A disgraced ex-police officer has been barred from working for any other force in the country after agreeing to pay a vulnerable homeless woman for a sex act, a tribunal ruled.

Kevin Woof was also accused of pushing the woman to the ground after dragging her into an alleyway in Newcastle City Centre after spending the day drinking and taking ‘poppers’.

The panel found the alleged victim, her partner, and Mr Woof to be all unreliable witnesses after they gave several different versions of events surrounding the 'sex act' incident.

However, they found that the former officer lied in his statement to police and gave an implausible account of what happened on the night following his arrest.

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The misconduct hearing was told how the woman’s boyfriend intervened and Mr Woof ran from Dean Street and jumped into a taxi parked on Moseley Street before urging to the drive to ‘just go’.

The ex-Cleveland Police officer went on a bender the day after he was told that he would not be facing any further action following an allegation of drink-fuelled rape when Durham Constabulary told him there was insufficient evidence.

On October 17, 2021, Mr Woof then headed out to watch Newcastle United play Tottenham Hotspur before heading to two lap dancing bars with a friend.

The tribunal heard how he had downed at least ten pints throughout the day and buying a bottle Liquid Gold, also known as poppers, before grabbing the woman.

A search of his mobile phone records showed he had been searching for prostitutes and escorts in the Newcastle area minutes before he is alleged to have dragged the woman into an alleyway.

The ex-officer had claimed that he was trying to trace a dancer from one of the strip joints he had visited but the panel found that version of events was not supported by his internet search.

Following his arrest, the experienced officer said he was the victim of an attempted robbery after he nipped into the alleyway to relieve himself before being threatened with a knife.

The panel found that there was no evidence that an attempted knife-point robbery had taken place.

Body-cam footage captured by police attending the disturbance picked up the woman saying: “He has asked me for a ‘blow ***’ and then he has pushed me to the ground.”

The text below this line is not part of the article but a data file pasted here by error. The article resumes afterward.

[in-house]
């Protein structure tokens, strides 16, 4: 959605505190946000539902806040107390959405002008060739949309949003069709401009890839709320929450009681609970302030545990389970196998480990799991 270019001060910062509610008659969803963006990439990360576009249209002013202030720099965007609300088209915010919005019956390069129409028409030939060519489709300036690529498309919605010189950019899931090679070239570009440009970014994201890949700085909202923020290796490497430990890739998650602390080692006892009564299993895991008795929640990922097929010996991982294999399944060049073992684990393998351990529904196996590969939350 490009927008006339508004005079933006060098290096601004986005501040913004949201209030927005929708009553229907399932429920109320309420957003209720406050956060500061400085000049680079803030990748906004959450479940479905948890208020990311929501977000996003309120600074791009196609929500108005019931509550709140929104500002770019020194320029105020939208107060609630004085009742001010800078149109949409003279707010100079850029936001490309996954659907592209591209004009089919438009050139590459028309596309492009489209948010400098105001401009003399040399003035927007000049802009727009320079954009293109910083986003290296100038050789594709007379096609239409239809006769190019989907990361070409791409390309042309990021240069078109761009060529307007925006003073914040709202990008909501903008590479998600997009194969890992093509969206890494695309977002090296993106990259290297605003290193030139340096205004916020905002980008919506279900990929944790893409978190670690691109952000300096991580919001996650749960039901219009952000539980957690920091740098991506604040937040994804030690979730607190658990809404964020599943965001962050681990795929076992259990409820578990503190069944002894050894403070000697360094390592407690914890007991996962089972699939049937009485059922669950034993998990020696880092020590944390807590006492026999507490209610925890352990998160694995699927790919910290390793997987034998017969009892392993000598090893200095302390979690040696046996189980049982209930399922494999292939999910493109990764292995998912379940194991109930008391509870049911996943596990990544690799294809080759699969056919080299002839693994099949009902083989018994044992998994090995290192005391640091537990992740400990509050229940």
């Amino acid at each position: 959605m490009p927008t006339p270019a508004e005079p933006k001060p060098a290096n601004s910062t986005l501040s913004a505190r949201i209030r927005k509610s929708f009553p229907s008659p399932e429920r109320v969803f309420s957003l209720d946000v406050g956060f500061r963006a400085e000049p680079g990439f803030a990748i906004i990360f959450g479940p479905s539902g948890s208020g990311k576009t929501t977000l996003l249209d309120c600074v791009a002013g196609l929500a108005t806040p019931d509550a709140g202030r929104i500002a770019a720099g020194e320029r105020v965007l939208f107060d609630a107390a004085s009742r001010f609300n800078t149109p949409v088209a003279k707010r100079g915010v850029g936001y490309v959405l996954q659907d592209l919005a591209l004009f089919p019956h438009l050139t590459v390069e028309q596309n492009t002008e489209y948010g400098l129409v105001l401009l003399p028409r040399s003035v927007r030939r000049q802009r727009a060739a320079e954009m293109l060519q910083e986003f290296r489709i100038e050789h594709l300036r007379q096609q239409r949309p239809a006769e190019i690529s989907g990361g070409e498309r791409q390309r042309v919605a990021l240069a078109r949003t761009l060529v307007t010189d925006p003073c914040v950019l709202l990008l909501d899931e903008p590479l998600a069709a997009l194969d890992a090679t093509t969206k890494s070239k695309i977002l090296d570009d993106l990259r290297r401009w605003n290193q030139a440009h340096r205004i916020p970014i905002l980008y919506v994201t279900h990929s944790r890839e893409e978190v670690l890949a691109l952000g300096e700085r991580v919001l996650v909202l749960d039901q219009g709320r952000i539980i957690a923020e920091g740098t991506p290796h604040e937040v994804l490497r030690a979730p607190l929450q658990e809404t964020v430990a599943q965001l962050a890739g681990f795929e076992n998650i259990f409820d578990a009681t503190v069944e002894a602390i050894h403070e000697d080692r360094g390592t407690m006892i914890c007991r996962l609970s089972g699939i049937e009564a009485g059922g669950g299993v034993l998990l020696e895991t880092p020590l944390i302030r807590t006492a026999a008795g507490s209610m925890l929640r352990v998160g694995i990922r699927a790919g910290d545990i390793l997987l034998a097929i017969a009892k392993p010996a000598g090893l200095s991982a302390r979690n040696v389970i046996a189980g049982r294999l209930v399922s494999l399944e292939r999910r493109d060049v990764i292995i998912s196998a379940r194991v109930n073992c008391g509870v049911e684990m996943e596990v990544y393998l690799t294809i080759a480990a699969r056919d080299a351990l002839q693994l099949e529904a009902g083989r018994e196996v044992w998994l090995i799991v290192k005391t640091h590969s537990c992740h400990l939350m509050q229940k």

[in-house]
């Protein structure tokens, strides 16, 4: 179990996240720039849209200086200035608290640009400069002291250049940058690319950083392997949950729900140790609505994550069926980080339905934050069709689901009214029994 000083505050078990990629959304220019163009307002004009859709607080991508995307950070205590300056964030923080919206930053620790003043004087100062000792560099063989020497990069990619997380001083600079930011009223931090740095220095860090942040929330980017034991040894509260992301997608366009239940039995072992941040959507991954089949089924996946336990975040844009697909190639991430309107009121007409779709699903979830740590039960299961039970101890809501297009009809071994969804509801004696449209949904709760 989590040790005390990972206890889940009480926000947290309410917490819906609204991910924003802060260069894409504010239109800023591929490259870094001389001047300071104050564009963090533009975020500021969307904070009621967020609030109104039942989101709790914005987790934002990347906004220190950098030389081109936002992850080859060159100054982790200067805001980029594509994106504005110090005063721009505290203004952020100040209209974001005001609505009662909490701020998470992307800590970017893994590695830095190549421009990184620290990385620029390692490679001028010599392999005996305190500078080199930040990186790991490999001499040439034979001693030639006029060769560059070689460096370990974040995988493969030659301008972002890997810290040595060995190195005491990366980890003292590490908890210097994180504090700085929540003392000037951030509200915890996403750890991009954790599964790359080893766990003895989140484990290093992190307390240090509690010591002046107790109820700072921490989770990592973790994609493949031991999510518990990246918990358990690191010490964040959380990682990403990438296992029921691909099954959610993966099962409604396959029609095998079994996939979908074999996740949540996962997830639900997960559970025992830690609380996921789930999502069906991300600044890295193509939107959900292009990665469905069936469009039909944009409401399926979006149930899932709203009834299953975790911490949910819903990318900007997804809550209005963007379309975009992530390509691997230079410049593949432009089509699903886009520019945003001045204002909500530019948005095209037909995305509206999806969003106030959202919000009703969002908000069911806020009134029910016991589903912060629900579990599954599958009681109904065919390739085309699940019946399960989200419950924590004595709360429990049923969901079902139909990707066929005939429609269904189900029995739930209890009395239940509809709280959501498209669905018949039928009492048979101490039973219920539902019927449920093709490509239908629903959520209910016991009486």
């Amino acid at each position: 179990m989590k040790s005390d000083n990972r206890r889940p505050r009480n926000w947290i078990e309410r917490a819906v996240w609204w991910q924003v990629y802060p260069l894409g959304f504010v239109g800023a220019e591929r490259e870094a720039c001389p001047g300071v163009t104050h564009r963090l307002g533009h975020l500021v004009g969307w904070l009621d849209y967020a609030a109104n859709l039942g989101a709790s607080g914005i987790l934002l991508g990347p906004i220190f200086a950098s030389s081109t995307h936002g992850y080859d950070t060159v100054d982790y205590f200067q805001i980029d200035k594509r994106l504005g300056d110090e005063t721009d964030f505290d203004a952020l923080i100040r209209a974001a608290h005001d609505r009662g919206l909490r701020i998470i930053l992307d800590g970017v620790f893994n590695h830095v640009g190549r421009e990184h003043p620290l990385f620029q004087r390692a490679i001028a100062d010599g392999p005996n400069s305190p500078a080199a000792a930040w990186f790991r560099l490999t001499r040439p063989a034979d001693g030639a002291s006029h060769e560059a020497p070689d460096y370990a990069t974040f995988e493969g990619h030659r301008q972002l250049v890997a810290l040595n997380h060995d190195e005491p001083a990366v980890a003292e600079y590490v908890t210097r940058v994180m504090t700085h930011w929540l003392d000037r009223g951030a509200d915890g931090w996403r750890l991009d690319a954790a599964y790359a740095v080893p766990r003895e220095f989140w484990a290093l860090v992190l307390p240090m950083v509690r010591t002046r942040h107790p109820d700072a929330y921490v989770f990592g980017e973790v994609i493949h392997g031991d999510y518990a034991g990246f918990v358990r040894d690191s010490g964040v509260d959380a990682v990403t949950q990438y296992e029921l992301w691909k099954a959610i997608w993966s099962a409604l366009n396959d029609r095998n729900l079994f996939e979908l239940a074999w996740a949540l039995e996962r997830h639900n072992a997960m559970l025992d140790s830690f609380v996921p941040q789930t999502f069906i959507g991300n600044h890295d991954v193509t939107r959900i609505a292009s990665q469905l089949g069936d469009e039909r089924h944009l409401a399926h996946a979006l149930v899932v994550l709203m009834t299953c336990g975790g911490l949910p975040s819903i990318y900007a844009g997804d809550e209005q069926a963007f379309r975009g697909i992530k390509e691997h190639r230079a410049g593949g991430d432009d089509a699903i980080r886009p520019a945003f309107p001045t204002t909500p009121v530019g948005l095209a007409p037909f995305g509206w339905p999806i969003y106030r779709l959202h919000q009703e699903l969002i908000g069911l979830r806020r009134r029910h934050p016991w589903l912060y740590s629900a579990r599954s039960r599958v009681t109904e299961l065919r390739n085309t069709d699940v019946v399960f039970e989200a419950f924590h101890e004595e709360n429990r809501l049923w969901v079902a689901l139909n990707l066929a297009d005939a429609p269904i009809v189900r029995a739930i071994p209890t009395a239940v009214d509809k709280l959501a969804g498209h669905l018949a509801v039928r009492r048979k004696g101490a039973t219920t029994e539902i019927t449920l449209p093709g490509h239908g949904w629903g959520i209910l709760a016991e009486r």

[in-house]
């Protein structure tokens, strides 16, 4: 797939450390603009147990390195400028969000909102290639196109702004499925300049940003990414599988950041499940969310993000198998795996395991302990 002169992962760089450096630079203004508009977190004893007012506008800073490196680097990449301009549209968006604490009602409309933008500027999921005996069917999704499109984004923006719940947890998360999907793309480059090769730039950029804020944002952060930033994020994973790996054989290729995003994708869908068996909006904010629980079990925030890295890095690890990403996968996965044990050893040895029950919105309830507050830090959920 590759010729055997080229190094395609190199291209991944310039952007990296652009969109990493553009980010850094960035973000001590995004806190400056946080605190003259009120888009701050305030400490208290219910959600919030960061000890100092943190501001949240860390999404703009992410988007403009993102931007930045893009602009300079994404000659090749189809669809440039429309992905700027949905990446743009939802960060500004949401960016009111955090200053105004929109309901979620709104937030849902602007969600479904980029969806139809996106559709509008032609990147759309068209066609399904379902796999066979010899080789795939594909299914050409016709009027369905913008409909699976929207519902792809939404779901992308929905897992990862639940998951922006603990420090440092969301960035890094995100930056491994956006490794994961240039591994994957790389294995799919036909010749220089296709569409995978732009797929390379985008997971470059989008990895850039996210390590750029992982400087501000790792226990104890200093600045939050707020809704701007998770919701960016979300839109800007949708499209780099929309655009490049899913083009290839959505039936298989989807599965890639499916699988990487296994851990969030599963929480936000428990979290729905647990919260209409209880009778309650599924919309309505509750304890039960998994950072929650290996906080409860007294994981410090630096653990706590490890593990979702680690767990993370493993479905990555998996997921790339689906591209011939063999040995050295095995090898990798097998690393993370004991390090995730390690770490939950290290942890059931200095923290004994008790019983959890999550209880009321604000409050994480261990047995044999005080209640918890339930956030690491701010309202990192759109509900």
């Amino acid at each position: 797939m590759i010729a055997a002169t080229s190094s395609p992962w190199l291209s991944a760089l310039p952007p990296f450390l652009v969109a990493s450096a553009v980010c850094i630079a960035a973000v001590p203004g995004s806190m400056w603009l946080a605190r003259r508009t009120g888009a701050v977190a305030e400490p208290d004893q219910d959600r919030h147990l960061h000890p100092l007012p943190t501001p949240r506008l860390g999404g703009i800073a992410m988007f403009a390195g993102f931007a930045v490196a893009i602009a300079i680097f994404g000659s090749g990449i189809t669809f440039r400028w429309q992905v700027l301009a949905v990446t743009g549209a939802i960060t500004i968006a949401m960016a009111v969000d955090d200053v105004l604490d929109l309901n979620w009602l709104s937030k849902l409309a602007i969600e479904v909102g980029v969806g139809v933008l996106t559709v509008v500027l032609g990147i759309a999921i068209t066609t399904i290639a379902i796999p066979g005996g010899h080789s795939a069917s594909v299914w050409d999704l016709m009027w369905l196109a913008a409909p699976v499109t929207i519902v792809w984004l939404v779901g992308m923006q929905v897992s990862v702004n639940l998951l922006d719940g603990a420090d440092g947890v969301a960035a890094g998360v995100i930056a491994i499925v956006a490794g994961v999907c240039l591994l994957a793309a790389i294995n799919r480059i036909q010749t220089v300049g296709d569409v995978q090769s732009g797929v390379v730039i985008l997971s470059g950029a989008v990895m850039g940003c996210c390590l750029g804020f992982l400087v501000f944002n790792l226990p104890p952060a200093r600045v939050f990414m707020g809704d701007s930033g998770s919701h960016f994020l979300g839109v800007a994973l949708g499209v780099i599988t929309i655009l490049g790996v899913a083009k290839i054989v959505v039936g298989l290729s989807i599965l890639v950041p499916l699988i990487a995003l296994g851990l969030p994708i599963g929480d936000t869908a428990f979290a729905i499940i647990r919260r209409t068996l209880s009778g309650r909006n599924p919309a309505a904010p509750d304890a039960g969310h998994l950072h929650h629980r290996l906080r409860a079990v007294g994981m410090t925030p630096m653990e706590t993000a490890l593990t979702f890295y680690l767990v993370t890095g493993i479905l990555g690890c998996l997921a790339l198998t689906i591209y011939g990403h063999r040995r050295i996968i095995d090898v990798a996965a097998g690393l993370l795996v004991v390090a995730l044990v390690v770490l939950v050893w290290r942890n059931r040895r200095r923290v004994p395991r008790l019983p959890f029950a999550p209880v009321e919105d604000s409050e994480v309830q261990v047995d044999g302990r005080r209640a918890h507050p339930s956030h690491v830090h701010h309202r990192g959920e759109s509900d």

Mr Woof, who did not attend the misconduct hearing, was not prosecuted for any offence when the alleged victim and her partner withdrew their support from the criminal investigation.

Panel Chairman Adrian Phillips said the evidence of the three key witnesses was implausible and unreliable before finding that the former officer was guilty of gross misconduct for attempting to take advantage of a vulnerable woman.

He added: “The panel finds that PC Woof sought to take advantage of her – a vulnerable woman – she was homeless, begging on the street, she was alcohol dependent and had a history of problematic drug use.

“It ought to have been apparent to him that she was a vulnerable woman.”

The panel ruled that his behaviour amounted to gross misconduct and Mr Woof would have been dismissed if he was still a serving officer.

He will now be placed on the College of Policing’s barred list.

Speaking after the hearing, Detective Chief Inspector John Bonner, Head of Counter Corruption Unit and Vetting, said: “I understand that the off-duty conduct of former officer, Mr Woof, will shock and concern the public.

"That same shock and concern has been felt by the dedicated and hardworking officers and staff who serve the Force, day and night, 365 days of the year.

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“We have no place in our organisation for anyone who perpetrates violence against women and girls.

“The work of the Counter Corruption Unit in tackling this problem, by rooting out bad officers and staff through misconduct processes and vetting is part of the force’s robust approach to ensuring high standards of policing.

“I will endeavour to ensure that our approach is transparent and visible to the public. Mr Woof resigned prior to a hearing, however, we continued to pursue him as a former officer and successfully challenged the request of a private hearing.

“Today’s outcome of gross misconduct found by the panel, with a sanction that Mr Woof would have been dismissed from the police service if still serving, protects both the public and the police service by barring him from future employment within the service.”